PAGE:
FIG. 6B presents a flowchart illustrating the process of a switch inserting a port-specific flow rule using a user-override in a flow table supporting priority-specific flow rules, in accordance with an embodiment of the present application. During operation, the switch receives a flow rule with an existing priority value and an overriding instruction to insert the flow rule (operation 652). The switch then checks whether at least one priority value higher than the overriding priority value is available (operation 654). If at least one higher priority value is not available, the switch discards the flow rule and notifies the controller (operation 668).

On the other hand, if a higher priority value is available, the switch identifies the lowest available priority value that is higher than the overriding priority value (operation 656). Subsequently, the switch identifies a flow rule with a priority value immediately lower than the identified priority value and increments that priority value (operation 658). The switch then moves the flow rule to the location corresponding to the identified priority value (operation 660). In this way, the location from which the flow rule has been moved becomes the lowest available priority value that is higher than the requested priority value.

The switch checks whether the overriding priority value has become available (operation 662). If the requested value has not become available, the switch identifies the next lowest available priority value that is higher than the requested priority value (operation 656). On the other hand, if the overriding priority value has become available, the switch stores the flow rule in the flow table in a location corresponding to the overriding priority value (operation 664).

FIG. 7 presents a flowchart illustrating the process of a switch forwarding a packet based on a flow table supporting priority-specific flow rules, in accordance with an embodiment of the present application. During operation, the switch receives a packet associated with a software-defined network (e.g., a software-definable flow) (operation 702). The switch then identifies a flow rule with the highest priority value in the flow table that matches the packet (operation 704) and determines packet processing information based on the flow rule (operation 706). The switch processes the packet based on the determined packet processing information (operation 708). The packet processing information can indicate one or more of: an egress port for the packet, a packet drop/filtering instruction, and a port-mirroring instruction.

Exemplary Switch

FIG. 8 illustrates an exemplary switch supporting priority-specific flow rules in a software-defined network, in accordance with an embodiment of the present application. In this example, a switch 800 includes a number of communication ports 802, a flow rule management module 830, a storage management module 832, a packet processor 810, a communication module 820, and a storage device 850. Packet processor 810 further includes a CAM 811. One or more of communication ports 802 are software-definable ports. These software-definable ports can be OpenFlow enabled. Switch 800 receives a software-defined data flow via the software-definable ports. Packet processor 810 extracts and processes header information from the received packets via communication ports 802.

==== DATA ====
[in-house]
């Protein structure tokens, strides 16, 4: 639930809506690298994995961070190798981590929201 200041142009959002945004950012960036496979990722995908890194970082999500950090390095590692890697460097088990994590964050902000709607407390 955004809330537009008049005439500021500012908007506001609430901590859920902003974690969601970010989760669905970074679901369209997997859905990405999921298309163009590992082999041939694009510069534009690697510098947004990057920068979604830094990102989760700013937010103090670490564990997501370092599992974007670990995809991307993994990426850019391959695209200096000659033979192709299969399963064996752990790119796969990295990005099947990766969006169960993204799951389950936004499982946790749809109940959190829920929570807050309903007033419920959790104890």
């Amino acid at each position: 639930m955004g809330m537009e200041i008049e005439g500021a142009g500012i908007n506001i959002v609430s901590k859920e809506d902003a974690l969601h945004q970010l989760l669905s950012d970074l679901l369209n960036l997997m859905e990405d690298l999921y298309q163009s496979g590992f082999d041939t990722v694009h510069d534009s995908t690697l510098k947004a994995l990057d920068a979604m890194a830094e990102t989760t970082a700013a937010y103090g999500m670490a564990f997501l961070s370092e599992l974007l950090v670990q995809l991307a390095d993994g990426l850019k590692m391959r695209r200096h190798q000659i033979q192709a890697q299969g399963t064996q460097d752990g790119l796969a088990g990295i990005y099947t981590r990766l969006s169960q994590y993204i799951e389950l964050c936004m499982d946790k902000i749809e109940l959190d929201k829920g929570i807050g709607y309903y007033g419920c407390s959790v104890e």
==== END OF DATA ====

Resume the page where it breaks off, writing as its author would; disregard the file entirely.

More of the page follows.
In some embodiments, switch 800 may maintain a membership in a fabric switch, which can be a network of interconnected switches. Switch 800 then can include a fabric module 860. Fabric module 860 maintains a configuration database in storage device 850 that maintains the configuration state of every switch within the fabric switch. Fabric module 860 maintains the state of the fabric switch, which is used to join other switches. In some embodiments, switch 800 can be configured to operate in conjunction with a remote switch as an Ethernet switch or an IP network.

Communication ports 802 can include inter-switch communication channels for communication within the fabric switch. This inter-switch communication channel can be implemented via a regular communication port and based on any open or proprietary format. Communication ports 802 can also include one or more extension communication ports for communication between neighbor fabric switches. Communication ports 802 can include one or more TRILL ports capable of receiving frames encapsulated in a TRILL header.

Communication ports 802 can also include one or more IP ports capable of receiving IP packets. An IP port is capable of receiving an IP packet and can be configured with an IP address. Packet processor 810 can process TRILL-encapsulated frames and/or IP packets (e.g., encapsulated packets based on a tunneling protocol). Examples of a tunneling protocol include, but are not limited to, virtual extensible LAN (VXLAN), generic routing encapsulation (GRE), network virtualization using GRE (NVGRE), layer-2 tunneling protocol (L2TP), and multi-protocol label switching (MPLS).